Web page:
Dozen Hong Kong Activists Plead Guilty Over 2020 Tiananmen Vigil
(Bloomberg) -- A dozen Hong Kong activists, including a former chief executive candidate and the former head of the city’s biggest protest group, have pleaded guilty to charges related to a vigil last year to commemorate the Tiananmen Square crackdown.
Albert Ho, a former Democratic Party leader who sought the city’s top office in 2012, and Figo Chan, ex-convener of the Civil Human Rights Front, were among seven defendants who pleaded guilty in District Court on Thursday to taking part in the banned protest and inciting others to do so. Another five, including former lawmakers Leung “Long Hair” Kwok-hung, Cyd Ho and Yeung Sum, pleaded guilty to a single charge of taking part in the June 4, 2020, gathering.
“Freedom will blossom,” Chan said during the hearing. “Democracy will triumph and return.”
Thousands of activists defied a police ban to go ahead with the candlelight vigil in Victoria Park, which drew tens of thousands of people annually, including a record 180,000 on the Tiananmen crackdown’s 30th anniversary in 2019. Although government officials blame the ban on the need to prevent coronavirus outbreaks, democracy advocates have accused them of using the pandemic to curb freedoms guaranteed to the former British colony before its 1997 return to Chinese rule.
In a statement read out in court on Thursday, Ho described how Hong Kong residents have marked the Tiananmen vigil for roughly three decades and that the defendants were “driven by our consciences and moral commitment to make our best endeavors to maintain this historic tradition” of holding the event.
“I am not asking for leniency for the purpose of mitigation, but I do hope and expect that the length of the sentence should be just and fair and proportionate, in the light of the historical background stated above and in light of the fact that the June 4th event was peaceful and orderly,” Ho said.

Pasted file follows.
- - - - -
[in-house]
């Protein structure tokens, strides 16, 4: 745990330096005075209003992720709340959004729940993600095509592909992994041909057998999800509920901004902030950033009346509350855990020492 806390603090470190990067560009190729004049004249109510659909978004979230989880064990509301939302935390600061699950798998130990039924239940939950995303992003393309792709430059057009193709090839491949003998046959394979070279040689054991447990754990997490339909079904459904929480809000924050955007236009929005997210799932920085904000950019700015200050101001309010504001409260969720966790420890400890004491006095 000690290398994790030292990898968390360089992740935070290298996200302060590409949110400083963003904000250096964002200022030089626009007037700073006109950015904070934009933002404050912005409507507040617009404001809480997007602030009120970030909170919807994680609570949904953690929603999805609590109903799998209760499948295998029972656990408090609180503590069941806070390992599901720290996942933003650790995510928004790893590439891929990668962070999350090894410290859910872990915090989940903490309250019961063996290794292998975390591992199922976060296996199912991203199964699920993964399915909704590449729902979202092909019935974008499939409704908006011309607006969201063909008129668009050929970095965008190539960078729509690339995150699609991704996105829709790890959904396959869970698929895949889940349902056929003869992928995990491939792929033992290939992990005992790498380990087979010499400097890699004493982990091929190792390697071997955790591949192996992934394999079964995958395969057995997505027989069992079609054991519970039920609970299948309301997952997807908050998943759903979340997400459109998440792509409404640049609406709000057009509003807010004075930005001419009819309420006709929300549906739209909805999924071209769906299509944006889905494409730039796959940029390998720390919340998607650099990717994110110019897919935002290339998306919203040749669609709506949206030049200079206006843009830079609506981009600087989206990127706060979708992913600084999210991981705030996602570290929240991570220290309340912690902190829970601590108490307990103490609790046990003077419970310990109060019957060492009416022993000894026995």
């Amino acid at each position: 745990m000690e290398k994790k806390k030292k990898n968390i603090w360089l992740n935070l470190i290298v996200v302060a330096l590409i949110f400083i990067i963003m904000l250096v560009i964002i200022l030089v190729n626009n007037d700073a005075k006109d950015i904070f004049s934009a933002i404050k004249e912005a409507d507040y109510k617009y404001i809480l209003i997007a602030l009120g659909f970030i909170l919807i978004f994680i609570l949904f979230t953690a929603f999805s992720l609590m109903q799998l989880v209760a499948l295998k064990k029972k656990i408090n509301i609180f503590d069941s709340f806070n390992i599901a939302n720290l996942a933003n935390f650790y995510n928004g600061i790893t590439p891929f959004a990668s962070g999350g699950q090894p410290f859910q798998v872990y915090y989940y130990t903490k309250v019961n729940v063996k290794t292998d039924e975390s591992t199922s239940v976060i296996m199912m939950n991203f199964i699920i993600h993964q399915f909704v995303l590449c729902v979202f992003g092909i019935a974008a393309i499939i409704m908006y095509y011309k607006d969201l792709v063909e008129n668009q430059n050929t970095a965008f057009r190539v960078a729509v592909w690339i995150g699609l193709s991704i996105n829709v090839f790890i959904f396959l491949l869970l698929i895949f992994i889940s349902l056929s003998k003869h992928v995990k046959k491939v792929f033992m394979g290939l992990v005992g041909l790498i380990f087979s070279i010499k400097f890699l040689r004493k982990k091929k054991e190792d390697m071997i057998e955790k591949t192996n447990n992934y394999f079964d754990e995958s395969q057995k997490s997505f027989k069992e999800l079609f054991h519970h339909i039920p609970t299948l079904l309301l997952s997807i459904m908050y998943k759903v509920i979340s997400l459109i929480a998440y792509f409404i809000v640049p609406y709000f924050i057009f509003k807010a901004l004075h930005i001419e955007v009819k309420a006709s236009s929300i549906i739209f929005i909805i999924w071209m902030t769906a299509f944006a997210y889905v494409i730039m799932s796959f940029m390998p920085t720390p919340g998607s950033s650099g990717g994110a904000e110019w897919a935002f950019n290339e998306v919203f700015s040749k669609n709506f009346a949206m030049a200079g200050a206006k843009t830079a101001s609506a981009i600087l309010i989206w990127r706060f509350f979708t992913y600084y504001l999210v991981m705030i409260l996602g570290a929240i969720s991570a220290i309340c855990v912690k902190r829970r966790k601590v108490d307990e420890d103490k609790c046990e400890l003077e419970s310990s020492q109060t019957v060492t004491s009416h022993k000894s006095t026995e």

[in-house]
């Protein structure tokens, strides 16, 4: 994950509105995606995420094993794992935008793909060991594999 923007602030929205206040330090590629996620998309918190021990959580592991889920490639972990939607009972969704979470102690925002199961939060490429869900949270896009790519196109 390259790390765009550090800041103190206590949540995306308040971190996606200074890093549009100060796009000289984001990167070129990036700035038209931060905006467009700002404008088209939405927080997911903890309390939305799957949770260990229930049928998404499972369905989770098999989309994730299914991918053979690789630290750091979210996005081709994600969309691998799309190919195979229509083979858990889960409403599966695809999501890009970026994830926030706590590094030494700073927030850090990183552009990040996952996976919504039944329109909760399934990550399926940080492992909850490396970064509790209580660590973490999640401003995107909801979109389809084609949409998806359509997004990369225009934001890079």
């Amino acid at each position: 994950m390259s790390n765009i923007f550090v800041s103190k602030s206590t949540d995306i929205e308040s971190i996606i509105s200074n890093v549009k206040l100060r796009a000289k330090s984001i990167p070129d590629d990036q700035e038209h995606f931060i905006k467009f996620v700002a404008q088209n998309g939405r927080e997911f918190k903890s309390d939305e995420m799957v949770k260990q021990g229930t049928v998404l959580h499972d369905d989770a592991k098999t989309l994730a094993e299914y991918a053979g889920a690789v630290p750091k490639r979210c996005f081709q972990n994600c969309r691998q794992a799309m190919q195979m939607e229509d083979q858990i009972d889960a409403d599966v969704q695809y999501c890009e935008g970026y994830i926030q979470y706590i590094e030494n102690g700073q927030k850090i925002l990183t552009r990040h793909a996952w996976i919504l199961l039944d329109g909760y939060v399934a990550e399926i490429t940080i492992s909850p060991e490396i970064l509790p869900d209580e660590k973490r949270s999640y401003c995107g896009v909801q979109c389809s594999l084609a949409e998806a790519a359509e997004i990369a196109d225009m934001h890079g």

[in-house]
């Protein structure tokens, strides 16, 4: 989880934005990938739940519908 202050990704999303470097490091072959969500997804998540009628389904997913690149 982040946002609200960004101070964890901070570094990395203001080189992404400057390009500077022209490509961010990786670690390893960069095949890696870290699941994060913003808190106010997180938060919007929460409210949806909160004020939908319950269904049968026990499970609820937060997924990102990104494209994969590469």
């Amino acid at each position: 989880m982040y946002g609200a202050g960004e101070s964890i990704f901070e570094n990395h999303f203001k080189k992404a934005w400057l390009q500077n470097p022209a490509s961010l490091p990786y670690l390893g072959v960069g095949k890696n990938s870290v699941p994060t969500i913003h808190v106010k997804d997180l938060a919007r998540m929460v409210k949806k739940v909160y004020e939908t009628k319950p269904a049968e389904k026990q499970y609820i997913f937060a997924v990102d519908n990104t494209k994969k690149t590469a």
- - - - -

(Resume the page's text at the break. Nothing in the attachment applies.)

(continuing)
Government prosecutions have swept up scores of Hong Kong’s most prominent activists in the wake of historic street protests in 2019. Some defendants in Thursday’s case, such as Ho and Chan, are already serving jail time for their roles in separate protests and faced pressure to plead guilty to keep their prison terms from getting even longer.
Four others defendants, including former student activist, Joshua Wong, were sentenced to jail in May for participating in the protest. Eight more, including jailed media tycoon Jimmy Lai and vigil organizer Chow Hang Tung, have pleaded not guilty and will face trial in November.
The pleas on Thursday came the same day the city’s national security police searched a museum dedicated to the events of June 4, according to the South China Morning Post newspaper, which cited a police source it didn’t identify. On Wednesday, Chow and three other members of the Hong Kong Alliance in Support of Patriotic Democratic Movements of China, which runs the museum, were arrested for failing to comply with the city’s national security law.
The Liaison Office, China’s top agency in Hong Kong, praised the arrests and said they reflected the “fairness and justice of the law.”
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